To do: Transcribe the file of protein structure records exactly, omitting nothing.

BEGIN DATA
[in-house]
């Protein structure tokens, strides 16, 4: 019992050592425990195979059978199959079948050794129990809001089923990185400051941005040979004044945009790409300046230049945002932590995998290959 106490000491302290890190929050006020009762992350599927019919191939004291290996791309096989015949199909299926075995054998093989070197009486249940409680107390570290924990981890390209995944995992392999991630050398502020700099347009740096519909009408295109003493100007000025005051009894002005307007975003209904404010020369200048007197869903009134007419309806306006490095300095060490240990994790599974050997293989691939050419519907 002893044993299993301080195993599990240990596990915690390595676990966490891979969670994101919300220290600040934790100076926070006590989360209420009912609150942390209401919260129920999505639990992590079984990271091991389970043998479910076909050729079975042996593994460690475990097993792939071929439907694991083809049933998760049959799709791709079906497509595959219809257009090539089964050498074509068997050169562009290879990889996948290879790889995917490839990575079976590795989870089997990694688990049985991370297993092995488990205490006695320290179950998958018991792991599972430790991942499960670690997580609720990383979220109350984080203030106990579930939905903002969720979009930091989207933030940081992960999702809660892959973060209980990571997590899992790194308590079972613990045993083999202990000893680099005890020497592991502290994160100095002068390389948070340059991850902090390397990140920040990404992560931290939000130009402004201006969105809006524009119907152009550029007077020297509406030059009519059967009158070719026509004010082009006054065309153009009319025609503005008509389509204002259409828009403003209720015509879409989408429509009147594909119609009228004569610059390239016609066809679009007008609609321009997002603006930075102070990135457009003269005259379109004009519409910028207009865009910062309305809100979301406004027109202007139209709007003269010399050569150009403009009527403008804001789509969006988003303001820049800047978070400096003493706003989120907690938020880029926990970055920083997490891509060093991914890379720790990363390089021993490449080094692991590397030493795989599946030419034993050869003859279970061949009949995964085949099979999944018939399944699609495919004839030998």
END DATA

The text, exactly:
[in-house]
């Protein structure tokens, strides 16, 4: 019992050592425990195979059978199959079948050794129990809001089923990185400051941005040979004044945009790409300046230049945002932590995998290959 106490000491302290890190929050006020009762992350599927019919191939004291290996791309096989015949199909299926075995054998093989070197009486249940409680107390570290924990981890390209995944995992392999991630050398502020700099347009740096519909009408295109003493100007000025005051009894002005307007975003209904404010020369200048007197869903009134007419309806306006490095300095060490240990994790599974050997293989691939050419519907 002893044993299993301080195993599990240990596990915690390595676990966490891979969670994101919300220290600040934790100076926070006590989360209420009912609150942390209401919260129920999505639990992590079984990271091991389970043998479910076909050729079975042996593994460690475990097993792939071929439907694991083809049933998760049959799709791709079906497509595959219809257009090539089964050498074509068997050169562009290879990889996948290879790889995917490839990575079976590795989870089997990694688990049985991370297993092995488990205490006695320290179950998958018991792991599972430790991942499960670690997580609720990383979220109350984080203030106990579930939905903002969720979009930091989207933030940081992960999702809660892959973060209980990571997590899992790194308590079972613990045993083999202990000893680099005890020497592991502290994160100095002068390389948070340059991850902090390397990140920040990404992560931290939000130009402004201006969105809006524009119907152009550029007077020297509406030059009519059967009158070719026509004010082009006054065309153009009319025609503005008509389509204002259409828009403003209720015509879409989408429509009147594909119609009228004569610059390239016609066809679009007008609609321009997002603006930075102070990135457009003269005259379109004009519409910028207009865009910062309305809100979301406004027109202007139209709007003269010399050569150009403009009527403008804001789509969006988003303001820049800047978070400096003493706003989120907690938020880029926990970055920083997490891509060093991914890379720790990363390089021993490449080094692991590397030493795989599946030419034993050869003859279970061949009949995964085949099979999944018939399944699609495919004839030998």